Wednesday, 17 December 2014

17 December

High school mathematics teachers have gone into Australian businesses to see for themselves the mathematics that workers use every day.

The teachers confirmed that there is a need to improve the connections between the mathematics taught at school and the ways in which mathematics is used at work. Importantly, they discovered that not only do many people in the workforce need mathematical skills, they particularly need to know when and how to apply them to practical tasks.

The study, conducted by the Australian Association of Mathematics Teachers (AAMT),the Australian Industry Group (Ai Group) and the Office of the Chief Scientist, found young people often have trouble transferring the quantitative skills learned at school to workplace situations.

“This disconnect requires our attention. It has implications for individuals because mathematics is at the core of many careers. It has implications for business and industry because there is no sector which does not require its workforce to apply some level of mathematical knowledge. As the global economy becomes increasingly dependent on technology, our national competitiveness will be underwritten by our real-world capability in mathematics and science,” said Australia’s Chief Scientist Professor Ian Chubb.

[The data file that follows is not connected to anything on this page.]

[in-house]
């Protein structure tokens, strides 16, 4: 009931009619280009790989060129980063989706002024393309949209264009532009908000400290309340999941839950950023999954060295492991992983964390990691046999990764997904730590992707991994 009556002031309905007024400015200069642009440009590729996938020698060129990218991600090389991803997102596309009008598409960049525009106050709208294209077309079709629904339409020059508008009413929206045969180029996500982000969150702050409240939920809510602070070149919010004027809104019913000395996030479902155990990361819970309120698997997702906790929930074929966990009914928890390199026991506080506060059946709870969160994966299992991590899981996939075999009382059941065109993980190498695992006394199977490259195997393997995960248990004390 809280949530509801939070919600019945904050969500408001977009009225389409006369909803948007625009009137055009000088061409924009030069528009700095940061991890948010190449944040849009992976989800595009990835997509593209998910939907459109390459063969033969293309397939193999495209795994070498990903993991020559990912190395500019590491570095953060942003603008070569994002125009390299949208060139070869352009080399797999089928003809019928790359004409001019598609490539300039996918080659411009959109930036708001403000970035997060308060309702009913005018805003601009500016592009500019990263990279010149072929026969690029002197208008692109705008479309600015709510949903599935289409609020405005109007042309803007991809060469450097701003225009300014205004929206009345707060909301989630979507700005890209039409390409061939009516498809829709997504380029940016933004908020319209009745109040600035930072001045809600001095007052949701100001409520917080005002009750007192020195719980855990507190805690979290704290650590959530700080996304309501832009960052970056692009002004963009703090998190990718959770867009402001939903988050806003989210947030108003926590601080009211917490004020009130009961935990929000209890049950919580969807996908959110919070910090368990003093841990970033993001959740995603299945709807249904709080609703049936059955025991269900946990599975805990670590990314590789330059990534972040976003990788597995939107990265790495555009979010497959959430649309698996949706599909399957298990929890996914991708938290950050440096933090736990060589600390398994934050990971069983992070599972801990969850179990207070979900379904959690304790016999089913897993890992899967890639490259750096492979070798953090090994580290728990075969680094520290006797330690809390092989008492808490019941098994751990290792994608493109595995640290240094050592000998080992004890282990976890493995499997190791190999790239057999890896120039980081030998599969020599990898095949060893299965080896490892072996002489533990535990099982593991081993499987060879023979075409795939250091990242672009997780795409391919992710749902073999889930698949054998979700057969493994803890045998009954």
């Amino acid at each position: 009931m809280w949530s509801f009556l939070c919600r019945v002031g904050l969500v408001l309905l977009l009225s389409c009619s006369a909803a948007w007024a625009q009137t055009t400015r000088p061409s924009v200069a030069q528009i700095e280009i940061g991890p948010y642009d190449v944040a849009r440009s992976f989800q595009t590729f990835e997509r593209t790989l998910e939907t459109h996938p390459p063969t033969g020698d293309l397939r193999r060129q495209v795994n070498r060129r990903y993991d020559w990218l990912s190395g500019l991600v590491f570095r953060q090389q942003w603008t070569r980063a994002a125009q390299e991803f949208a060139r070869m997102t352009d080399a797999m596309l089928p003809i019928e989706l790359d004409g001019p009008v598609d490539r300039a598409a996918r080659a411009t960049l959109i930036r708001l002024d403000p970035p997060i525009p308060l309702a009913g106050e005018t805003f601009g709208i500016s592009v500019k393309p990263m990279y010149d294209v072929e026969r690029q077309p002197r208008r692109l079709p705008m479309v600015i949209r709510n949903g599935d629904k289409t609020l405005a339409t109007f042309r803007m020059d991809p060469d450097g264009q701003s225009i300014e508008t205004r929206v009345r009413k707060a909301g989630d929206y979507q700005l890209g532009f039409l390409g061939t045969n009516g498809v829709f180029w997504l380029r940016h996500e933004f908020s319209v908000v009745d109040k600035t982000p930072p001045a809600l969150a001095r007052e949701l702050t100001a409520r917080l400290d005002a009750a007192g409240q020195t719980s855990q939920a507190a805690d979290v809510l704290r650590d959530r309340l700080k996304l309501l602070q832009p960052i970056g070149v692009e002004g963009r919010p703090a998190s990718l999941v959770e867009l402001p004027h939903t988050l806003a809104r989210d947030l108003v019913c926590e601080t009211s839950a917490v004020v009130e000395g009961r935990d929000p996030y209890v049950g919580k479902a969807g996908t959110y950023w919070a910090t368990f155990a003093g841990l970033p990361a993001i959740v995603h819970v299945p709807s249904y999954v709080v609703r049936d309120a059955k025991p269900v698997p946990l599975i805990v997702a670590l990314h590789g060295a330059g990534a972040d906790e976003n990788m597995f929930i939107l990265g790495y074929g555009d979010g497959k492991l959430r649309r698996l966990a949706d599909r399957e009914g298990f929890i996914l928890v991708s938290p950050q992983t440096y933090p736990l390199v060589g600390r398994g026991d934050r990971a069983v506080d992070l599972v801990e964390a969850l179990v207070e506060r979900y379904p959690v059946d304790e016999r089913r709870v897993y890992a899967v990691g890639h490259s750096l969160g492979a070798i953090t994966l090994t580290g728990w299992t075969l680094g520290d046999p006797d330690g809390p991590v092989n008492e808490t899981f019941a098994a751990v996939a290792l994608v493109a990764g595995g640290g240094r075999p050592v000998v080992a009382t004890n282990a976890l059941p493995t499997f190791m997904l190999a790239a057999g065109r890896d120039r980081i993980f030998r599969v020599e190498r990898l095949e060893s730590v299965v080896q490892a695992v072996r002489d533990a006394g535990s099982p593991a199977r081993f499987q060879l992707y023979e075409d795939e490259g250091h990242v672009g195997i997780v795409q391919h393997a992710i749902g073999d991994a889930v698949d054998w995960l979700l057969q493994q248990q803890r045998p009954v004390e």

“It is essential that this issue is addressed to align the school teaching of mathematics and its application to our rapidly changing workplaces to enable the Australian economy to meet our future needs,” said Australian Industry Group Chief Executive, Innes Willox.

“Clearly there are implications for the ways in which curriculum is implemented and maths is taught,” said AAMT President Dr Mary Coupland. “We need to understand how mathematics is used in workplace settings and the Australian Curriculum needs to support the transfer of skills.”

The report, “Identifying and Supporting Quantitative Skills of 21st Century Workers” was released today. To read the full report click here, for a summary click here, and for a quantitative skills map click here. For more information you can also visit and

“This is important work. It should prompt a national discussion on how best to achieve our ultimate goal – mathematics to be taught as it is practised and for mathematics taught that way offered to every Australian student,” Professor Chubb said.

Media enquiries: Mick Bunworth 02 6102 8179 or 0410 029 407


Last updated: Thursday, 07 November 2019